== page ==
The Congregation of the Sisters of St. Joseph of Mexico (Hermanas Josefinas) was founded on September 22, 1872 by Father José María Vilaseca Aguilera, CM and Cesárea Ruiz de Esparza y Dávalos … its members work in building up the Kingdom of God.
José Maria Vilaseca was a member of the Congregation of the Mission and a confessor to the Daughters of Charity. He became concerned about the manner in which the Protestant schools were expanding and decided to establish an institute for religious women. He chose as a co-founder a member of the Daughters of Mary (now known as the VMY), Cesarea Ruiz de Esparza de Dávalos.
In May 1873 the new community found a home in the central house of the Daughters of Charity of Saint Vincent de Paul. There, when Vilaseca returned, the women began their canonical novitiate. In 1874, as a result of Laws with regard to the reform of the Constitution, the Daughters of Charity were expelled from Mexico and the Josefinas not only took up their apostolate and adopted their organizational structure but they also took charge of some of their houses and several young women who were interested in the Daughters then joined the Josefinas.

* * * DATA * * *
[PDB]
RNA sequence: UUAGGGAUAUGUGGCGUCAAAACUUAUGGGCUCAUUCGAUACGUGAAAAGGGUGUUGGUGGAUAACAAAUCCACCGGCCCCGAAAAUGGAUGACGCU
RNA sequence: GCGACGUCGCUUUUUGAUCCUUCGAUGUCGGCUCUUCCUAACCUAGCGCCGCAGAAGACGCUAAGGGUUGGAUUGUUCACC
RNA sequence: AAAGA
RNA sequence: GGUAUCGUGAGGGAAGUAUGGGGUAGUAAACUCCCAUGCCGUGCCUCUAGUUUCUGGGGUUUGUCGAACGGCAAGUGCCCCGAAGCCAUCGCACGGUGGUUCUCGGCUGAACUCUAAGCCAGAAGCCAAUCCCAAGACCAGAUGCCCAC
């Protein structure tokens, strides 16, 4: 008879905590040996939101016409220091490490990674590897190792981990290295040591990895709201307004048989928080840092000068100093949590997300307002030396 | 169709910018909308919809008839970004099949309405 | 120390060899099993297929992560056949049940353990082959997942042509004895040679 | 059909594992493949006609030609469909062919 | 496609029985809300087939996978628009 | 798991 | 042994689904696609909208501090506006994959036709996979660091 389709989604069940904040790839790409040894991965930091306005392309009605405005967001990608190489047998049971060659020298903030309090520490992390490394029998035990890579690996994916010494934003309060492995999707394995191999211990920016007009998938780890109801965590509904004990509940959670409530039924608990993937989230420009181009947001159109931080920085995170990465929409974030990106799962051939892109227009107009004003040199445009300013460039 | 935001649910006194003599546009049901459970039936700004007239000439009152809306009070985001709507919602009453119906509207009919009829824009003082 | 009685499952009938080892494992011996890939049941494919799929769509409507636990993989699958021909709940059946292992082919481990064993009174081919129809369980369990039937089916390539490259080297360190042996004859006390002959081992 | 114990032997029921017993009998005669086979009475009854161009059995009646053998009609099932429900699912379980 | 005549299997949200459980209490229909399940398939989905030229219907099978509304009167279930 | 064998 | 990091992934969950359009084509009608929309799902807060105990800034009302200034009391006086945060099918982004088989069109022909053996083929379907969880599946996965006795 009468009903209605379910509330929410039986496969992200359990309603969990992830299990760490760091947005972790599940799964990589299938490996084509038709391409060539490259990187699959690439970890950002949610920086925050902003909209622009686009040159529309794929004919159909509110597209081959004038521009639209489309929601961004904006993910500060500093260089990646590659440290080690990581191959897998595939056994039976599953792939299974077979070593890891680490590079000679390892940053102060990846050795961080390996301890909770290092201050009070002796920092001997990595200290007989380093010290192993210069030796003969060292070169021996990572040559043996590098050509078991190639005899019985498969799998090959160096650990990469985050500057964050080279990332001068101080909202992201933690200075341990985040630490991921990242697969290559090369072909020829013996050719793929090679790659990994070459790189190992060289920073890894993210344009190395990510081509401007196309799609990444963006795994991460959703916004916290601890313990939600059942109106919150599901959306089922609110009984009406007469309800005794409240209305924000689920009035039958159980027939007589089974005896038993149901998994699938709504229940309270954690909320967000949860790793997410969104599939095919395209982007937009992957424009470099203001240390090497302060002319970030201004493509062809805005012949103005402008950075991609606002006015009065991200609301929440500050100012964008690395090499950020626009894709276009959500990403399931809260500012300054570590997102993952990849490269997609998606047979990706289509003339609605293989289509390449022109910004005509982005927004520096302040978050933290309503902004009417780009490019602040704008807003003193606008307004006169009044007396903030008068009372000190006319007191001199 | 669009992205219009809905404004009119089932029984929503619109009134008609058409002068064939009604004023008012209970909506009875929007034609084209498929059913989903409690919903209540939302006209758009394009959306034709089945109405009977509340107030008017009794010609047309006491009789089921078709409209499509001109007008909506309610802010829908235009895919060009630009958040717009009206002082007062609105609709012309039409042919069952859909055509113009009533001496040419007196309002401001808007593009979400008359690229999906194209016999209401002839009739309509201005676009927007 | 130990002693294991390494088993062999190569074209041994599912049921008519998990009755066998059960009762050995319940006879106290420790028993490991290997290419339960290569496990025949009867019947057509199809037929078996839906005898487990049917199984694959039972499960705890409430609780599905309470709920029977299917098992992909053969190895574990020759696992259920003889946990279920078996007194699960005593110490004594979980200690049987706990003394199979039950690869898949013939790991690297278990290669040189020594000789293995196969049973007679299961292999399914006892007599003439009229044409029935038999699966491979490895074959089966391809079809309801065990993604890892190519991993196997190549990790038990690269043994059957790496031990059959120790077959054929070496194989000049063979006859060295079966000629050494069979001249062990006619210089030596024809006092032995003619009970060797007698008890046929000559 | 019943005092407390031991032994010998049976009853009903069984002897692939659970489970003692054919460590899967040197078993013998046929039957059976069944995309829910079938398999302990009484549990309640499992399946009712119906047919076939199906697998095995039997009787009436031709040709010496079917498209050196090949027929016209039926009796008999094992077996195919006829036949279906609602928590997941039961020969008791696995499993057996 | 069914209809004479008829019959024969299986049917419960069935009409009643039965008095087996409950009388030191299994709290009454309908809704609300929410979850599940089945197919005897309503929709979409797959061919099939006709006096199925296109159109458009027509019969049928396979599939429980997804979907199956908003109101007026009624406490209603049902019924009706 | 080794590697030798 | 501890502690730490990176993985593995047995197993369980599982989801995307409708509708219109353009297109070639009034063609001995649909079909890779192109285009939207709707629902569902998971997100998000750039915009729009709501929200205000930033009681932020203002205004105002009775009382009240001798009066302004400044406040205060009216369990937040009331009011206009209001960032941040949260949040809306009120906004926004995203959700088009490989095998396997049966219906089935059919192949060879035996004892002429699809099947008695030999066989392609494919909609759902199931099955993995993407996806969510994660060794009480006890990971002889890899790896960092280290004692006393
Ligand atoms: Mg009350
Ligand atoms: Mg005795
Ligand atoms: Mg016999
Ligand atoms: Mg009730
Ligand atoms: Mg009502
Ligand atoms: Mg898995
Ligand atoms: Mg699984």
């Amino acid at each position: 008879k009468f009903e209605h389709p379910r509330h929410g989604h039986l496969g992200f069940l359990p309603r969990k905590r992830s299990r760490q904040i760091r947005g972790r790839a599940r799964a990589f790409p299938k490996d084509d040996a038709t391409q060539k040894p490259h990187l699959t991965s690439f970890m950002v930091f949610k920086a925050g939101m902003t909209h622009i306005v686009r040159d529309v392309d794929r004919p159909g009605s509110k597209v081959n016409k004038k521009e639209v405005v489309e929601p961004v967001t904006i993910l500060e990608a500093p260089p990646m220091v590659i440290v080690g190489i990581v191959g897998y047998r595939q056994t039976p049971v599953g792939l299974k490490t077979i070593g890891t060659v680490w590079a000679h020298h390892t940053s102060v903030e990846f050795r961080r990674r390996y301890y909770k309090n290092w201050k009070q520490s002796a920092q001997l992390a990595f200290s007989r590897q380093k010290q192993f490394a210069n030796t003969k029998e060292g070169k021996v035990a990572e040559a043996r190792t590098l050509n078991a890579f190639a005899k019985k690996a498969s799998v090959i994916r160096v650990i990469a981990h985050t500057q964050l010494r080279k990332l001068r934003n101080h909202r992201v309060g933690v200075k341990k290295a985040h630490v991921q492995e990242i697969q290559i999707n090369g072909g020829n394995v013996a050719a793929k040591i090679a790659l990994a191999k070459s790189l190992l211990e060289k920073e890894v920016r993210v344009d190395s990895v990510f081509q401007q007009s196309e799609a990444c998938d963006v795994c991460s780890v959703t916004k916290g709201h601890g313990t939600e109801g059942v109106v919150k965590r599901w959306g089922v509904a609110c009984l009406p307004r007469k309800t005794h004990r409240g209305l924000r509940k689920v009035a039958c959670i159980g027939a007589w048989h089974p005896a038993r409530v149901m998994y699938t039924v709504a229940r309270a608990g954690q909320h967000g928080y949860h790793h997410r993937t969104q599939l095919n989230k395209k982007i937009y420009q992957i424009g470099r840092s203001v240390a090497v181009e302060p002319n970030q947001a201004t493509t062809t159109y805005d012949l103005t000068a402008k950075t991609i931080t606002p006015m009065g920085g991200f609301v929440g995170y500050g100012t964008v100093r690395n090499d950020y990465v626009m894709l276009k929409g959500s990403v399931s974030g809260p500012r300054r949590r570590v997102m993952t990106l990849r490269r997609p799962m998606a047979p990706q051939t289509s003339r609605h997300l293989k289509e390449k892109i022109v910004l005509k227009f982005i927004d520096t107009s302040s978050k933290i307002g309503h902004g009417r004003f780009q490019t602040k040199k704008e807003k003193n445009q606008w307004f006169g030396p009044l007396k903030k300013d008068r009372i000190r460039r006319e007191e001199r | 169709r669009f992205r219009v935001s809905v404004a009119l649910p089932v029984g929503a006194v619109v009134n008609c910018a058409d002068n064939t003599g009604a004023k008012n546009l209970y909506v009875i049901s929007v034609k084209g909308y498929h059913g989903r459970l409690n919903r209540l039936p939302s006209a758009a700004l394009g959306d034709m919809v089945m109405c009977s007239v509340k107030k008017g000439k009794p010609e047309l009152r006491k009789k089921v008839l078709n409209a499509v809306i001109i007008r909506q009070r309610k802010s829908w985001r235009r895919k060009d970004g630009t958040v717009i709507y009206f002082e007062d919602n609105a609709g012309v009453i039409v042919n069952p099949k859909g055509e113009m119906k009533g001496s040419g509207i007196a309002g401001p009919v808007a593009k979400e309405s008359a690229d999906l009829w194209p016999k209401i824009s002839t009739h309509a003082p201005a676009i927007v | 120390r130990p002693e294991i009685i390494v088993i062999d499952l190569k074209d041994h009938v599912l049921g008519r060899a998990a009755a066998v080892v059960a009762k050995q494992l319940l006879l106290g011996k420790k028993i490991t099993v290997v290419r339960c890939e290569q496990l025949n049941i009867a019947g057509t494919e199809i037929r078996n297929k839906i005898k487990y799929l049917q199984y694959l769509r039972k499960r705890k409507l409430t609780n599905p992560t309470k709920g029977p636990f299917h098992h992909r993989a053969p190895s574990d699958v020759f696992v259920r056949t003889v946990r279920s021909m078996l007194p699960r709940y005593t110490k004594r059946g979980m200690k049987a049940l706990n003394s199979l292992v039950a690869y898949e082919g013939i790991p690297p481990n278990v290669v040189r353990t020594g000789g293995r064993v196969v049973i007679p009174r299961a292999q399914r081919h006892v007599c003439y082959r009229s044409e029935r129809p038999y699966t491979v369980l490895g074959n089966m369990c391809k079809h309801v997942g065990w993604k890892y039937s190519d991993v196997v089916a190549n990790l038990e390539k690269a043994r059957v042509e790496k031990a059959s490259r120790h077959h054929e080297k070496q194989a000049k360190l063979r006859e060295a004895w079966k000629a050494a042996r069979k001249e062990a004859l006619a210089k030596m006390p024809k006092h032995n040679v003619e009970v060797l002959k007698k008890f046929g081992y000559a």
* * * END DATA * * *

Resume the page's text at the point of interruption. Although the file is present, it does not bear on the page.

The purpose of the Institute is to make holy the life of Jesus (imitating Mary and Joseph) and doing this especially among those persons who are most poor.
In 1985 there were 870 professed Sisters and they were ministering in Mexico, Nicaragua, El Salvador, Puerto Rico, Costa Rica, Venezuela, the United States, and Angola. Their ministries are focused on schools, nursing schools, hospitals, psychiatric centers, homes for the elderly and for children, parish missions, out-reach to immigrants.
The Sisters are viewed as members of the Vincentian Family.
Other (in Spanish): http://somos.vicencianos.org/blog/hermanas-josefinas-de-mexico/
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